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When the at fault driver doesn’t have car insurance in Ontario

It’s a legal requirement to drive a motor vehicle with car insurance.

Section 2(1) of the Compulsory Automobile Insurance Act states:

Compulsory automobile insurance

(1) Subject to the regulations, no owner or lessee of a motor vehicle shall,

(a) operate the motor vehicle; or

(b) cause or permit the motor vehicle to be operated,

on a highway unless the motor vehicle is insured under a contract of automobile insurance

In plain language English, this means that if you are driving a motor vehicle without insurance, you are breaking the law.

The consequences for breaching the Compulsory Automobile Insurance Act can be significant. It’s not a criminal offense, but the fines and consequences for driving without car insurance can add up quickly.

Section 2(3) of the Compulsory Automobile Insurance Act sets out the penalties for driving without insurance. Those penalties are set out below. If you don’t want to read the “leagalese”, I’ll quickly summarize those penalties for you. A Justice of the Peace can fine you (not more than $50,000 after multiple offenses), can take away your driver’s license, can impound your car, and can charge you for the costs of impounding your car.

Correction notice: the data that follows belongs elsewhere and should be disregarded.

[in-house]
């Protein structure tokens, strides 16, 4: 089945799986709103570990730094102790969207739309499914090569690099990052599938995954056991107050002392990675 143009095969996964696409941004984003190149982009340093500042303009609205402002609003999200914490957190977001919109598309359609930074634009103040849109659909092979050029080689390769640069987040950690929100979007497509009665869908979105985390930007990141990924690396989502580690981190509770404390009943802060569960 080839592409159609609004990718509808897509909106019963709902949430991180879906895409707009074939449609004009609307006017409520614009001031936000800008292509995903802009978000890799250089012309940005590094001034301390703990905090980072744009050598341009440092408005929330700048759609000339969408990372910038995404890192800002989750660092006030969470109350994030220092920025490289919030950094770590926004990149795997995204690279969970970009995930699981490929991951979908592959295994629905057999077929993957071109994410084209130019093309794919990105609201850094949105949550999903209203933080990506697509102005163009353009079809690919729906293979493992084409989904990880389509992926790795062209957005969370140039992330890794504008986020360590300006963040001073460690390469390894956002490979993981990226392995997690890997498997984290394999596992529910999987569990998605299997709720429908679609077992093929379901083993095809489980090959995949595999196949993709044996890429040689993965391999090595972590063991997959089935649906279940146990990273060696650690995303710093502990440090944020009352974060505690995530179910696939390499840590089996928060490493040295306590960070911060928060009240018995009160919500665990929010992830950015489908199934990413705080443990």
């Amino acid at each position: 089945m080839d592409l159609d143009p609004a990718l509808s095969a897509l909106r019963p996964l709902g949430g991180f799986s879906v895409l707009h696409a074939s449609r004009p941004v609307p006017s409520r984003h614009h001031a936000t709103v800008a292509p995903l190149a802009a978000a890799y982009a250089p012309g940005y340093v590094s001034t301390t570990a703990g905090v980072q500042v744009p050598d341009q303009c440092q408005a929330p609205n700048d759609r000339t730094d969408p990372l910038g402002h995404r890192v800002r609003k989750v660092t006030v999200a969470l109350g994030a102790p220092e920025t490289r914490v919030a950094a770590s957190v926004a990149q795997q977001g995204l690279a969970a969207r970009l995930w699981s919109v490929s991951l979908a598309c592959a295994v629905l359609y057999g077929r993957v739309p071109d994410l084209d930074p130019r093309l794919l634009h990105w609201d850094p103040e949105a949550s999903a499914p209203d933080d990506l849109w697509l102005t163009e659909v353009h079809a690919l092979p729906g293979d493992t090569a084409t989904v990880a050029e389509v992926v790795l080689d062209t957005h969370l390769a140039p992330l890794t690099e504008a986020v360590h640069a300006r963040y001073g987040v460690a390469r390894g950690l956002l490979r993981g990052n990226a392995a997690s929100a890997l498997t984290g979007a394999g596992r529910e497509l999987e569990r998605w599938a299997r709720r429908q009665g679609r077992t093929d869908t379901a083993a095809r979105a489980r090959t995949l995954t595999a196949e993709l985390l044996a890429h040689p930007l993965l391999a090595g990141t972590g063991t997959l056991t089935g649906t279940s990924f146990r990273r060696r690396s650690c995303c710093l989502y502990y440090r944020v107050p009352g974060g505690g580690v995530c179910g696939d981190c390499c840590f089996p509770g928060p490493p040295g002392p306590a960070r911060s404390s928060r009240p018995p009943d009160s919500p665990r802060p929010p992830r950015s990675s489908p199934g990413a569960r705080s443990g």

(3) Every owner or lessee of a motor vehicle who,

(a) contravenes subsection (1) of this section or subsection 13 (11); or

(b) surrenders an insurance card for inspection to a police officer, when requested to do so, purporting to show that the motor vehicle is insured under a contract of automobile insurance when the motor vehicle is not so insured,

is guilty of an offence and is liable on a first conviction to a fine of not less than $5,000 and not more than $25,000 and on a subsequent conviction to a fine of not less than $10,000 and not more than $50,000 and, in addition, his or her driver’s licence may be suspended for a period of not more than one year.  R.S.O. 1990, c. C.25, s. 2 (3); 1996, c. 21, s. 50 (4); 2002, c. 22, s. 33.

Justice to secure possession of driver’s licence

(4) Where a justice makes a conviction under subsection (3) and the driver’s licence of the person convicted is suspended by the justice, the justice shall take the driver’s licence and forward it to the Registrar.  R.S.O. 1990, c. C.25, s. 2 (4).

Police officer may secure possession

(5) Where a driver’s licence is suspended under this section and the person to whom the suspension applies refuses or fails to surrender his or her licence to the justice forthwith, any police officer may, and upon the direction of the Registrar shall, take possession of the licence and forward it to the Registrar.  R.S.O. 1990, c. C.25, s. 2 (5).


(6) Every person who fails or refuses to surrender his or her driver’s licence when required by a police officer under subsection (5) is guilty of an offence and on conviction is liable to a fine of not more than $200.  R.S.O. 1990, c. C.25, s. 2 (6); 1996, c. 21, s. 50 (5).

Impounding motor vehicle